In my capacity as underemployed career failure, I've recently found myself undertaking any number of employment tests for temporary office admin jobs. Type this in as fast as you can, they demand.  How many spelling and grammar mistakes can you find in these documents? What's 17 x 7? No slacking now.

All right. I've taken four tests. Look, four is quite clearly a member of the set of any number. If I'd been asked to undertake -7, 3.81 or pi tests, I could still have described it thus. Even the square root of minus one tests would have been within acceptable parameters. So there.

I've learnt a few things about the wonderful world of work (the original www). Firstly, it is vitally important to stick to the script. If you've been told to circle the errors in a letter to an imaginary customer, they're not looking for you to identify sentences which despite being technically correct are perhaps rather infelicitously phrased. In fact, they don't even seem to appreciate having them pointed out.

Next, don't overdress. These days, only management wear suits. Everyone else wears a shirt with a collar, but no tie. Far from conveying eagerness, dressing up too much smacks of lèse majesté.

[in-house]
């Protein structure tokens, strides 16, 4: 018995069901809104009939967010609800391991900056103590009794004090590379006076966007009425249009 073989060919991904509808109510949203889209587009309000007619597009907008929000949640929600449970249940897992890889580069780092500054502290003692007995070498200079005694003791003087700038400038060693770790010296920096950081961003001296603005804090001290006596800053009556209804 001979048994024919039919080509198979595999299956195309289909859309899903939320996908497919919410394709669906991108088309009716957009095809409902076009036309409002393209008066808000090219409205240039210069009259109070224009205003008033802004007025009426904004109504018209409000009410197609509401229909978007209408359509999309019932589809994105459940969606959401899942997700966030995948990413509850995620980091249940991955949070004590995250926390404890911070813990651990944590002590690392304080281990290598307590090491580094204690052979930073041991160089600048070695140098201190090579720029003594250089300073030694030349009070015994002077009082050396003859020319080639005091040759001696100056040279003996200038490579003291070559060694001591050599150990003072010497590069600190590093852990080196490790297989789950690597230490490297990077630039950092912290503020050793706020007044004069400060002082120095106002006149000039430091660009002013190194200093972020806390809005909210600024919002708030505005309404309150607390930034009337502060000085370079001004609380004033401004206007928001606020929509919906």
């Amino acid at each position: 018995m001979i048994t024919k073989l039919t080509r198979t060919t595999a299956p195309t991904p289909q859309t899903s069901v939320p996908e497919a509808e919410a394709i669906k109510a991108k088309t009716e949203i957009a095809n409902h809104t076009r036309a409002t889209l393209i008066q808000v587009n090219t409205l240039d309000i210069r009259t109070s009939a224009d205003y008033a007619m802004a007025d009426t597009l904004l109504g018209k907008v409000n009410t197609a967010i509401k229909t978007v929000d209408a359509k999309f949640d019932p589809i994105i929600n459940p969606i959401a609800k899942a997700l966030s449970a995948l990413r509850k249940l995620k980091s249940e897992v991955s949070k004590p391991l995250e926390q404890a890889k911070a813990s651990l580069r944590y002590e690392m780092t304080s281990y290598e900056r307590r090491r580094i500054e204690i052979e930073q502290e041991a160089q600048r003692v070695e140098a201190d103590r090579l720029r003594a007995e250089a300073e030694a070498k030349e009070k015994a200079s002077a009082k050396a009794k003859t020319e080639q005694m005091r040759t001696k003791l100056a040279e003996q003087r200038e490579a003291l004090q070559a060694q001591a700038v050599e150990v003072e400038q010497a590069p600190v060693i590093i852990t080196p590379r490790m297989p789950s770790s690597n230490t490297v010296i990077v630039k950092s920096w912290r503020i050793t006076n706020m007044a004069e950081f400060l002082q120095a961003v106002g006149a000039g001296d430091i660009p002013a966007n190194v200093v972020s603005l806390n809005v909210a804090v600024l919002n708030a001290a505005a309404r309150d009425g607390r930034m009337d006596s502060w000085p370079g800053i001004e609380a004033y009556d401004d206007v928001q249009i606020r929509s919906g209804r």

Don't be fooled though. Despite the lack of starch, there is a chain of command in these places. They are there to test you, and not the other way round. So far I have seen no suggestion boxes marked How could we design these tests so they aren't full of stupid errors? This is a valuable clue to the level of their interest in your ideas.

Finally, be grateful. They've passed me as a medium Microsoft Word user. After fifteen years teaching it I certainly hoped I'd picked up the odd thing, but it's a boon and a privilege to have the fact confirmed by a pleasant young lady with trousers and a bun. And a nice smile. Maybe I reminded her of her father.

In the end it's worked, and I now have fifteen hours a week of office drudgery at the top of a hill. The view is lovely, but I won't see it. No window seats for us minions. It beats selling the Big Issue, or reading it, but I can't say I'm thrilled.